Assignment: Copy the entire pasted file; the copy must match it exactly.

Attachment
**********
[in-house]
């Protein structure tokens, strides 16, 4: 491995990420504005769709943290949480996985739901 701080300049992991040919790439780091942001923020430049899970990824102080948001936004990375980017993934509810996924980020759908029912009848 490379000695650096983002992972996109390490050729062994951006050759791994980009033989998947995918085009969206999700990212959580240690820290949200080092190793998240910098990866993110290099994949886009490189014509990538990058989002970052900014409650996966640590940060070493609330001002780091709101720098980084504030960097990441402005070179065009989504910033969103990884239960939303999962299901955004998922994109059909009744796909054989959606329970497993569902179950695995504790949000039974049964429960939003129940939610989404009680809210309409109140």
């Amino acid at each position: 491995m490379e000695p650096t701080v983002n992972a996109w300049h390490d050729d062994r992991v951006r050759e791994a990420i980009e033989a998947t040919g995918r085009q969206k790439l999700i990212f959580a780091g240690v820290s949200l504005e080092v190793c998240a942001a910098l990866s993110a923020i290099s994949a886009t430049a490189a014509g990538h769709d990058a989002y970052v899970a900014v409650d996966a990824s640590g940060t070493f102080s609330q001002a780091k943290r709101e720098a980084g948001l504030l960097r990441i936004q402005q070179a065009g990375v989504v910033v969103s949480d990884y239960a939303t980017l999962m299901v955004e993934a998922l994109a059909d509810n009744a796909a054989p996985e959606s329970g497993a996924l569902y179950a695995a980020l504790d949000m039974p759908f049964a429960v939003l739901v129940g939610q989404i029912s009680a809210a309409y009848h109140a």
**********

[in-house]
């Protein structure tokens, strides 16, 4: 491995990420504005769709943290949480996985739901 701080300049992991040919790439780091942001923020430049899970990824102080948001936004990375980017993934509810996924980020759908029912009848 490379000695650096983002992972996109390490050729062994951006050759791994980009033989998947995918085009969206999700990212959580240690820290949200080092190793998240910098990866993110290099994949886009490189014509990538990058989002970052900014409650996966640590940060070493609330001002780091709101720098980084504030960097990441402005070179065009989504910033969103990884239960939303999962299901955004998922994109059909009744796909054989959606329970497993569902179950695995504790949000039974049964429960939003129940939610989404009680809210309409109140």
């Amino acid at each position: 491995m490379e000695p650096t701080v983002n992972a996109w300049h390490d050729d062994r992991v951006r050759e791994a990420i980009e033989a998947t040919g995918r085009q969206k790439l999700i990212f959580a780091g240690v820290s949200l504005e080092v190793c998240a942001a910098l990866s993110a923020i290099s994949a886009t430049a490189a014509g990538h769709d990058a989002y970052v899970a900014v409650d996966a990824s640590g940060t070493f102080s609330q001002a780091k943290r709101e720098a980084g948001l504030l960097r990441i936004q402005q070179a065009g990375v989504v910033v969103s949480d990884y239960a939303t980017l999962m299901v955004e993934a998922l994109a059909d509810n009744a796909a054989p996985e959606s329970g497993a996924l569902y179950a695995a980020l504790d949000m039974p759908f049964a429960v939003l739901v129940g939610q989404i029912s009680a809210a309409y009848h109140a």